Photo of G. Dean Patterson Jr. speaking at a microphone

5 questions with… retiring Associate Vice President for Student Affairs and Dean of Students G. Dean Patterson Jr.

Talk to G. Dean Patterson Jr. even briefly, and you’ll start to see that a central theme throughout his career—and his life—is building meaningful relationships. After a decades-long career at Case Western Reserve University, the associate vice president for student affairs and dean of students is retiring at the end of the semester, and reflecting on the relationships he’s made along the way.

Beginning as an undergraduate psychology student in 1971, then later earning his master’s in health science education, Patterson has spent the last 48 years as part of the Case Western Reserve University community. He stayed close after graduating, working with CWRU nursing students while employed next door at University Hospitals Rainbow Babies and Children’s Hospital. Patterson was never far from CWRU and continued to stay involved with the university until he returned as a full-time staff member in 1990.

Shortly after coming back to CWRU, he began his tenure as associate vice president for student affairs, and then, in 2014, took on the role of dean of students—a mission Patterson takes very seriously.

“When people come into my office, I want them to know they’re the most important person in the room,” said Patterson. “Everyone wants to feel like someone cares about them—students, faculty and staff—and I want people to know that I care, that I’m there to serve them, and help them understand that I’m learning as much from them as they’re learning from me.”

A Dean’s Mission

You are the most important person when entering this room.

I promise to do my best to listen, understand, and treat you with respect.

I will show you genuine concern and sensitivity to you as well as to any issues that we might discuss.

I may not always say what you wish to hear but

I will say what I feel that you may need to hear.

I will always try to act in your best interest and be an advocate for your success.

We are both people, human, and students of this life, so I am sure that we can learn from each other if we only take the time.

You are the most important person when entering this room.

– G. Dean Patterson Jr.

Reflecting on his career at CWRU, Patterson doesn’t like to talk about his accomplishments, he prefers to talk about his relationships. He says the most memorable moments from the last 30 years involve connecting with former students, some from early in his career who now have children of their own at the university. He’s most proud of the counseling he’s been able to provide for the CWRU community and his ability to make people feel like he cared about them.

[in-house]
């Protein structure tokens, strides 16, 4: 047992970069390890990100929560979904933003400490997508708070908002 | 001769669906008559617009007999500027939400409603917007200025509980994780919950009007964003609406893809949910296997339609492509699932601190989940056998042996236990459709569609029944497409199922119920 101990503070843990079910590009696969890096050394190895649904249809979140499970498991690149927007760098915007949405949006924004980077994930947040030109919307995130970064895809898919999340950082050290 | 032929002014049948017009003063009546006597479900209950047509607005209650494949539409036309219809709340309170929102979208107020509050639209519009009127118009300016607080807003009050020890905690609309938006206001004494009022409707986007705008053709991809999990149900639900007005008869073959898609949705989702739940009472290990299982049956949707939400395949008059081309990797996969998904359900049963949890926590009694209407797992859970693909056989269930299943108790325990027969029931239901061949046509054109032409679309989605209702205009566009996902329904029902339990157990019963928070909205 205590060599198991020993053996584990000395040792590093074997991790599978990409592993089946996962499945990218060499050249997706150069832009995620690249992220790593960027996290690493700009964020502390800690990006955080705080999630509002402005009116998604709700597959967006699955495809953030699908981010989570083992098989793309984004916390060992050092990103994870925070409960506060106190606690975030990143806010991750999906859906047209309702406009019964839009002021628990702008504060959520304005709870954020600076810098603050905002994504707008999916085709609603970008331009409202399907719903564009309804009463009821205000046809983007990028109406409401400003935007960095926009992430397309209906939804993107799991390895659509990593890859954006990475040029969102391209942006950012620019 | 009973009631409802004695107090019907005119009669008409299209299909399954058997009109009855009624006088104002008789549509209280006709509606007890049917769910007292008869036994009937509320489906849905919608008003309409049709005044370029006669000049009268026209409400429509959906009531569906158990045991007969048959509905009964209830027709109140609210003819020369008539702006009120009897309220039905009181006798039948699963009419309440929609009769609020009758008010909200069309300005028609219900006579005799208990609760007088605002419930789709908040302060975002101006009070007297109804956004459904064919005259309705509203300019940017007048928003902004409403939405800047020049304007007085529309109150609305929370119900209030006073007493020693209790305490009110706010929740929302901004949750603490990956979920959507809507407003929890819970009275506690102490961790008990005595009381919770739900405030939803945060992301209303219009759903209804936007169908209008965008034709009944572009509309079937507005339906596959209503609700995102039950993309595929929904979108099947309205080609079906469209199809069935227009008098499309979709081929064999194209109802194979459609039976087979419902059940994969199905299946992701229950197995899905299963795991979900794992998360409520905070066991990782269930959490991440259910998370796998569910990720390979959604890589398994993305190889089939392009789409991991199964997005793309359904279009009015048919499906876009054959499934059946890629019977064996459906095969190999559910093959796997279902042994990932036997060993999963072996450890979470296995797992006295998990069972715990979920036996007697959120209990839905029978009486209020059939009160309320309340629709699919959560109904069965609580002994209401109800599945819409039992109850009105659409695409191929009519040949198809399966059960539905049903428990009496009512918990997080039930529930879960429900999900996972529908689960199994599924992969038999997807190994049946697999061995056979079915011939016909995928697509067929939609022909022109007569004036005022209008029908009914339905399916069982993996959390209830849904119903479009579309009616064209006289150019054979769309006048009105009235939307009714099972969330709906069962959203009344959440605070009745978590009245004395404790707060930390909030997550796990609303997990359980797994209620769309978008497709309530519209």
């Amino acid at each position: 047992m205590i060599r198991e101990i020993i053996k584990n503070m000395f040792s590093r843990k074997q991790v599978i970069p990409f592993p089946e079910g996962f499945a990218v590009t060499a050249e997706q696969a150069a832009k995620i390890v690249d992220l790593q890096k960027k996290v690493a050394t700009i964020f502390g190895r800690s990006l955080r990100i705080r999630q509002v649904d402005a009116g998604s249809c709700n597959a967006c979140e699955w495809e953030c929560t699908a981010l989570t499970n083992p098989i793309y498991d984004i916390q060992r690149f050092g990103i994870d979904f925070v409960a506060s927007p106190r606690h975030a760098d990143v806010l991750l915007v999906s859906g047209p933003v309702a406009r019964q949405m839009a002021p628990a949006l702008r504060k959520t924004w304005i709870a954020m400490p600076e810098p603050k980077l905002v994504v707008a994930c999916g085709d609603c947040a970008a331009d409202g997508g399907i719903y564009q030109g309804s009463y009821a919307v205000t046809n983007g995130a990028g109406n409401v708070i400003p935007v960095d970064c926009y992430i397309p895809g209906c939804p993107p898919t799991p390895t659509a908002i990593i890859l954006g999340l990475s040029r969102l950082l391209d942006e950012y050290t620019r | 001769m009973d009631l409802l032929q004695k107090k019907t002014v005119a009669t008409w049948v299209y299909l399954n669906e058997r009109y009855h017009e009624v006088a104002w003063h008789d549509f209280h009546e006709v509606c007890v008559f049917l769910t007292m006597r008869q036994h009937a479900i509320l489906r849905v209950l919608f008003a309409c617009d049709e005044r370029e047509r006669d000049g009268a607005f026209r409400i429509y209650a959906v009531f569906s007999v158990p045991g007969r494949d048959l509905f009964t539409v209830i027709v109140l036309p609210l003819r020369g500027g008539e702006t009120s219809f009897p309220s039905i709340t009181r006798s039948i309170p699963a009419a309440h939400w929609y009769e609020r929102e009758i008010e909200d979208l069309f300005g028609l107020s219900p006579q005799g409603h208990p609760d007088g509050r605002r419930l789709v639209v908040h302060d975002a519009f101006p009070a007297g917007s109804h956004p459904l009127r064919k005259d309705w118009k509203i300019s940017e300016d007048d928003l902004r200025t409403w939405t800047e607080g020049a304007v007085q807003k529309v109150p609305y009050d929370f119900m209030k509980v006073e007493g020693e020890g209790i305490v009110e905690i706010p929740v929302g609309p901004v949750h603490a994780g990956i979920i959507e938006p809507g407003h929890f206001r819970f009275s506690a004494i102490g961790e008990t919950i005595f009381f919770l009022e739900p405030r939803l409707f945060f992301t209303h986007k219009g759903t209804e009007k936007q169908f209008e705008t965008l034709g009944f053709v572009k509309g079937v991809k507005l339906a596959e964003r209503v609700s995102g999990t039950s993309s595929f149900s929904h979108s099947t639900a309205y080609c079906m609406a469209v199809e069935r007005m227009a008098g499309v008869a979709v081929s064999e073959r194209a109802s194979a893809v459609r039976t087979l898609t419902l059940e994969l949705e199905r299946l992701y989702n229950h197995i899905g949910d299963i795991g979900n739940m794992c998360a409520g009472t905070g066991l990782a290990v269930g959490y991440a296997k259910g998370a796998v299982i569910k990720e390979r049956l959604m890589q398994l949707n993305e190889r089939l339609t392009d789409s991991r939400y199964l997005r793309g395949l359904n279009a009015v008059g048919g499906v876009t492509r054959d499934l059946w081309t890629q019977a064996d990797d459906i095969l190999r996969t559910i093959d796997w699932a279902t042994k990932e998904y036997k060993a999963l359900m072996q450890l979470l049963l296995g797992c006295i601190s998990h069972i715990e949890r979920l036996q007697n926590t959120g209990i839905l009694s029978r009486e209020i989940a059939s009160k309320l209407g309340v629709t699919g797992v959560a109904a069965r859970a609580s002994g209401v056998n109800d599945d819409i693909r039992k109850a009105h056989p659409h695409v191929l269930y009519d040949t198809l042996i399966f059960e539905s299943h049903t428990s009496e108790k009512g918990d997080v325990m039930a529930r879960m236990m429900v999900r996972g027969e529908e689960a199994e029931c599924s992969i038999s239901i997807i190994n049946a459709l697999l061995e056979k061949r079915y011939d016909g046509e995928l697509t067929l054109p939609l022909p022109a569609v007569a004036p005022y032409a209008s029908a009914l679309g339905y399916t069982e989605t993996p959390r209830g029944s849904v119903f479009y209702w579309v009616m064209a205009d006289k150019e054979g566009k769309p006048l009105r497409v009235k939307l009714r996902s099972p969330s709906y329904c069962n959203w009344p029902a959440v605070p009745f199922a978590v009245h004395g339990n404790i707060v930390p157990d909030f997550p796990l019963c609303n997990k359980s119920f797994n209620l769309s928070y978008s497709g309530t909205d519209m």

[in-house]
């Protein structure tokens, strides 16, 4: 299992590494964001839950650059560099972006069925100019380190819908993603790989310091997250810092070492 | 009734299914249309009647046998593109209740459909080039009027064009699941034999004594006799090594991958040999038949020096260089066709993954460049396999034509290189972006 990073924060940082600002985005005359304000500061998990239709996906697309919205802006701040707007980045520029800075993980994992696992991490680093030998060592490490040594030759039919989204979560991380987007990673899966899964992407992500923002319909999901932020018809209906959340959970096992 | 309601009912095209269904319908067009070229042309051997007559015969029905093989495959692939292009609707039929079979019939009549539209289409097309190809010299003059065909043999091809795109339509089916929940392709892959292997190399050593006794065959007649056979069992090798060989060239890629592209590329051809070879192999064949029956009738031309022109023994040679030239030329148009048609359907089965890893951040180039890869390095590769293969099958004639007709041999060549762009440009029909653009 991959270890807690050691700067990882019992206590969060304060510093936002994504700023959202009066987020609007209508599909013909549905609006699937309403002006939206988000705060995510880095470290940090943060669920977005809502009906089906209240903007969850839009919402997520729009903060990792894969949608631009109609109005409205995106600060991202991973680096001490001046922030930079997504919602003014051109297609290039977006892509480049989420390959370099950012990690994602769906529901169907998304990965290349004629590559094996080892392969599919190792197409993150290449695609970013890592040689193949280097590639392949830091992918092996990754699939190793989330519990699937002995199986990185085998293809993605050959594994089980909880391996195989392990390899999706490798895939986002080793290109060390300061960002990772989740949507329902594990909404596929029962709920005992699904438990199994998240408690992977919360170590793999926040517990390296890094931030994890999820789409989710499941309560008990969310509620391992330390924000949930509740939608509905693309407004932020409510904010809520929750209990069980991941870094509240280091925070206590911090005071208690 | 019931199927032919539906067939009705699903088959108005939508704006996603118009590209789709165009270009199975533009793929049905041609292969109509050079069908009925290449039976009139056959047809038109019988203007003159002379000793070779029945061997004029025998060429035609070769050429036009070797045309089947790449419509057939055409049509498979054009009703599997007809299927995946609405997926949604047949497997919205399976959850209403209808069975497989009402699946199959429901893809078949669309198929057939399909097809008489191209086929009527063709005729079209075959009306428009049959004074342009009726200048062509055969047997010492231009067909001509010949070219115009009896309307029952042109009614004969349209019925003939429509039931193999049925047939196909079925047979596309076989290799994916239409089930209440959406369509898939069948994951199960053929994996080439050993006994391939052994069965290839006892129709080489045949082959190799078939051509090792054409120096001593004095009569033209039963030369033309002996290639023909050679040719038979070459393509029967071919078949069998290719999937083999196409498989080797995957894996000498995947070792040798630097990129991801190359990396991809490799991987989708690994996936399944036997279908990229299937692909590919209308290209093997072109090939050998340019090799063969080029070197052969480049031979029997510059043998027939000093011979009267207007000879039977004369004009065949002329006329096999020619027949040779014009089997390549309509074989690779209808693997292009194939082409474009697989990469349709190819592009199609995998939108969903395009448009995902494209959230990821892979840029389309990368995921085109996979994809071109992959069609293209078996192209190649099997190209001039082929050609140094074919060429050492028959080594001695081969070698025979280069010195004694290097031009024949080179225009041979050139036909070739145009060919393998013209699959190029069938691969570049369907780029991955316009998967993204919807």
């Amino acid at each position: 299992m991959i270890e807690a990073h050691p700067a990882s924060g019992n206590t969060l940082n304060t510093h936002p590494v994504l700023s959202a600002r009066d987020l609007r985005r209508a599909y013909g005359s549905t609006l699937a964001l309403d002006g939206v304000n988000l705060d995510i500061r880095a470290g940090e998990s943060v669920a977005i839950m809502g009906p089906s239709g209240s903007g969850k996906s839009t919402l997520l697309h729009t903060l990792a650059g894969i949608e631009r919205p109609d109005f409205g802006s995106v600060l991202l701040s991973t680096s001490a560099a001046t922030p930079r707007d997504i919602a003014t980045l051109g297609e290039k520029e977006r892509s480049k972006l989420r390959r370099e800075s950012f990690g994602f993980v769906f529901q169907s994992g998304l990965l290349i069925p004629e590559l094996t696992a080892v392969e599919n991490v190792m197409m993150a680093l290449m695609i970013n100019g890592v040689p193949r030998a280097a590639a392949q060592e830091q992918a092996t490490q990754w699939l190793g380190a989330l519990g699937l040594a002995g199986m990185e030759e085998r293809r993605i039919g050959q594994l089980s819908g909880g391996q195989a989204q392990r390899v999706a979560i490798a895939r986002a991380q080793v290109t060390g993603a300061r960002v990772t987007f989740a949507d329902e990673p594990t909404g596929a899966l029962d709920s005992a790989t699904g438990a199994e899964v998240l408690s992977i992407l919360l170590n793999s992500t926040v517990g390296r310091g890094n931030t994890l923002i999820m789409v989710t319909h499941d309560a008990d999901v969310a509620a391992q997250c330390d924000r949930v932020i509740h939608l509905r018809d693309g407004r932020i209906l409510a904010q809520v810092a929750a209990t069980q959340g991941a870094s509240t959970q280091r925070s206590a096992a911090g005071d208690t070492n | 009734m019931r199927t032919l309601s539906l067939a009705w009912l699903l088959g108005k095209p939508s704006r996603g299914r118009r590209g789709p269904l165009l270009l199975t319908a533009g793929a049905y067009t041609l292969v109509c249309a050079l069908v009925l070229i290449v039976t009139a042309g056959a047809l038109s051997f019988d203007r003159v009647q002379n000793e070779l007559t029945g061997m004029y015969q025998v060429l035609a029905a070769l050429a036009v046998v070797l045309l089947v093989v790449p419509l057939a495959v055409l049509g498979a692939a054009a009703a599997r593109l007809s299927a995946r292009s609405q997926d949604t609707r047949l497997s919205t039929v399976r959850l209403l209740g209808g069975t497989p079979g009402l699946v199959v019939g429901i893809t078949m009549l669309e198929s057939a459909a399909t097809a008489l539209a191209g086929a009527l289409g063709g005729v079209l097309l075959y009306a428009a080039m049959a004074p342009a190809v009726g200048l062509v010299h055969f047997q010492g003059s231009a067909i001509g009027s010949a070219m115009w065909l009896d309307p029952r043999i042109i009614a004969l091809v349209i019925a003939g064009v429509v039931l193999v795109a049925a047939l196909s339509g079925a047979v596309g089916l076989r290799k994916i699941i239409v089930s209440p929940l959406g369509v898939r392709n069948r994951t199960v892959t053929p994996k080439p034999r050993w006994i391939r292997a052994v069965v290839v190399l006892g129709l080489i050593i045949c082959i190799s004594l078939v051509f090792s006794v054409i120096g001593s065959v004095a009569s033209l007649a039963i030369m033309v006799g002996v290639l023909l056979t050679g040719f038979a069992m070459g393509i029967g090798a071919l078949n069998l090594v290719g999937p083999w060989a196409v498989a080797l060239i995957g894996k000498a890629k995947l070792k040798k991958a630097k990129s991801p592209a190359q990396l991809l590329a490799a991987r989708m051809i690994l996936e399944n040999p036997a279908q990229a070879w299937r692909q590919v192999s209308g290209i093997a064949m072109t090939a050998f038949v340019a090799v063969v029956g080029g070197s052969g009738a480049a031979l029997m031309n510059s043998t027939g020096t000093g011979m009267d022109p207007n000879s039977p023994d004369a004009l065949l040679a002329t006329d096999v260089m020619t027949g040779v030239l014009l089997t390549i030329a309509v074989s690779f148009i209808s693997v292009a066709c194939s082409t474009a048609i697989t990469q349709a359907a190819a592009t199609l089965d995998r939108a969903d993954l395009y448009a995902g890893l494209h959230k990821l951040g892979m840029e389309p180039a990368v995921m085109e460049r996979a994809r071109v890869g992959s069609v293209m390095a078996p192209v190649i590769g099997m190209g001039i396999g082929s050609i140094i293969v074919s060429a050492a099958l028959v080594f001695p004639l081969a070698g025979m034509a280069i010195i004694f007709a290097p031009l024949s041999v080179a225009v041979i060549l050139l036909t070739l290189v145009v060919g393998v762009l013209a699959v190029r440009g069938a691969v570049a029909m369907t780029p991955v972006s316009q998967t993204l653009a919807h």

“I hope that people remember what they learned from me, and that they turn around and teach someone else,” said Patterson. “That’s my hope for retirement, and how I hope I’ll be remembered at CWRU.”

But Patterson’s life philosophy and his time at CWRU might be summarized best by a piece of his own writing; a poem, framed and displayed in his office, and meant to be calming encouragement for the community he’s served for the last several decades.

All are invited to help celebrate Patterson’s service to CWRU at his retirement party Dec. 4 from 4 to 6 p.m. in the Thwing Center ballroom. RSVP online by Nov. 25.

Find out more about Patterson in this week’s five questions.

1. What’s something you don’t know how to do but would like to learn?

I think I’d like to learn Spanish, because my wife is Latina. Her whole family is trying to teach me. I’m doing my best, but they still tease me about it.

2. Who’s the best teacher you’ve ever had?

It sounds cliché, but I’d say my mom. I also learned a lot from my health science education professor at CWRU, Dr. Erna Furman. She and I argued a lot in class; we had different opinions on a lot of ideas and techniques. But after I graduated, she invited me to come to one of her talks, pointed me out in the audience and said: “He’s the one who taught me there’s always more than one right way to do things.” We challenged each other a lot, and I guess we learned a lot from each other, too.

3. Where do you most like to travel?

Puerto Rico, where my wife and her family are from. There are lots of places I like to travel, but it’s not really about the place, it’s the people you’re with. I just like people.

4. If you could go back in time and tell a younger version of yourself something, what would you say?

Write more.

5. What’s your favorite thing about Case Western Reserve?

The people. It’s been such a joy having the chance to interact with and learn from so many different types of people.